April fishing excursion seemed more like February

Sometimes, all you can do is laugh and shake your head, and that was the case this past weekend when a group of us converged on Devils Lake in hopes of chasing a few tip-up flags for northern pike.

Typically, ice fishing in April on Devils Lake — or any other lake in this part of the world — can an iffy proposition as ice and access conditions deteriorate to the point where they’re no longer safe.

Not this year.

Brad Durick of Grand Forks watches a tip-up set for northern pike Sunday during a weekend pike-fishing excursion on Devils Lake. There would be no flags on this day’s excursion, which was cut short by heavy snow. So much for fishing in April. (Brad Dokken photo)

The conditions we encountered Saturday and Sunday were more like February than April. Nearly a foot of snow on the level covered the lake, fishermen were driving pickups in areas where the plowed access roads allowed them to travel, and the ice was as hard and thick and blue as it would have been in the middle of the winter.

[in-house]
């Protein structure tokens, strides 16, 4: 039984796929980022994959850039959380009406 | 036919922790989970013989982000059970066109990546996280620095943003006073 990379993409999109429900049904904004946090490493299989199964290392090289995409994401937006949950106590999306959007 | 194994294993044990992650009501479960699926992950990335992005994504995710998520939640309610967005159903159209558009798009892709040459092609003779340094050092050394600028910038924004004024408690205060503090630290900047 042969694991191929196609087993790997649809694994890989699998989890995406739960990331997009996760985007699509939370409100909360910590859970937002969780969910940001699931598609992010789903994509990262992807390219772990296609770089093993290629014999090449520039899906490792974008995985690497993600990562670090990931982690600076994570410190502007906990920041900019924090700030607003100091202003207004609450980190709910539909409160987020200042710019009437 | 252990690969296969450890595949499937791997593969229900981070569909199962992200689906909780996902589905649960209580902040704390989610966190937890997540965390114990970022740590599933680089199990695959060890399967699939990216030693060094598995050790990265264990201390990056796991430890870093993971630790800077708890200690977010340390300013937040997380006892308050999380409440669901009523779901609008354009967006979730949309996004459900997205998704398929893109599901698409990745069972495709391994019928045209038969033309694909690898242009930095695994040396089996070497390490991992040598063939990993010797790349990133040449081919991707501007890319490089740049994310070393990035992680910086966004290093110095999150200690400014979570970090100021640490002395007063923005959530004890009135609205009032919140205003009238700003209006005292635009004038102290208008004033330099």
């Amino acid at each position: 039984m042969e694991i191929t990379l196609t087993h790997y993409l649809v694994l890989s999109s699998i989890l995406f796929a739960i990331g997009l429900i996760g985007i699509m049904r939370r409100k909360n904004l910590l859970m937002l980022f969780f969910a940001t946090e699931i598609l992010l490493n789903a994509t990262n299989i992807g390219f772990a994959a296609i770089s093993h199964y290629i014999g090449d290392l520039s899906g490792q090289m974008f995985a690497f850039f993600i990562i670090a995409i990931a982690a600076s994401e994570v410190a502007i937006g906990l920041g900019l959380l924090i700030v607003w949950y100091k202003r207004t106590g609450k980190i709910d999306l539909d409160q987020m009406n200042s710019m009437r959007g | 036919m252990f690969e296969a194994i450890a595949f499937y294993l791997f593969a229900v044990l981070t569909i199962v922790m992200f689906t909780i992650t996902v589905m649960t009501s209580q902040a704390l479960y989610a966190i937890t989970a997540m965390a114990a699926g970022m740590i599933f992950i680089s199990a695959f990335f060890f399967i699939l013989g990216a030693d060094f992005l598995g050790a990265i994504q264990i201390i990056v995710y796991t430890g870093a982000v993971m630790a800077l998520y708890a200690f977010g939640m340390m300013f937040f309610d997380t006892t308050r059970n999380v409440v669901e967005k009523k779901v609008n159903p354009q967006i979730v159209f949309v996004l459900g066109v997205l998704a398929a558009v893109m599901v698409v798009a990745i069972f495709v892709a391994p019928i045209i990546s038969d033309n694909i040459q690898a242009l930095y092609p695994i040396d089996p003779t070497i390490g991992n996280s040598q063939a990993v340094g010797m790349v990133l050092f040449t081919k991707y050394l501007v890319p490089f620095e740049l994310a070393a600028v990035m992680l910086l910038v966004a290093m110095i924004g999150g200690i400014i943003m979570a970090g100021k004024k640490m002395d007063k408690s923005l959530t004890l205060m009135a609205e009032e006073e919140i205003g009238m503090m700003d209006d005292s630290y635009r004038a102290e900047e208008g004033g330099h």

Last year, by comparison, most of the ice was off the lake, and plans for a spring tip-up excursion were scrapped.

During a typical April pike excursion, the snow  is gone, the ice has the consistency of a snow cone and skeins of snow geese pass overhead en route to their arctic breeding grounds.

This year, the only geese we saw were a handful of honkers standing on the ice and looking very much confused by the absence of open water.

The fishing Saturday wasn’t fast and furious, by any means, but we managed to land five pike — more than enough for an evening fish fry — and also missed a handful of other fish that tripped the flags. The temperature was bearable, but far from the shirtsleeve conditions we’ve encountered some years.

The sun poked out briefly Sunday morning but the clouds quickly won out. Even the pike that should be snapping right now were in a weather-driven funk. When heavy snow began to fall early in the afternoon, we decided to reel up the lines and call it a weekend.

At this rate, I wouldn’t be surprised to see a repeat of 1996, when four of us ice fished Lake of the Woods on the Minnesota walleye opener.

There wasn’t another boat in sight.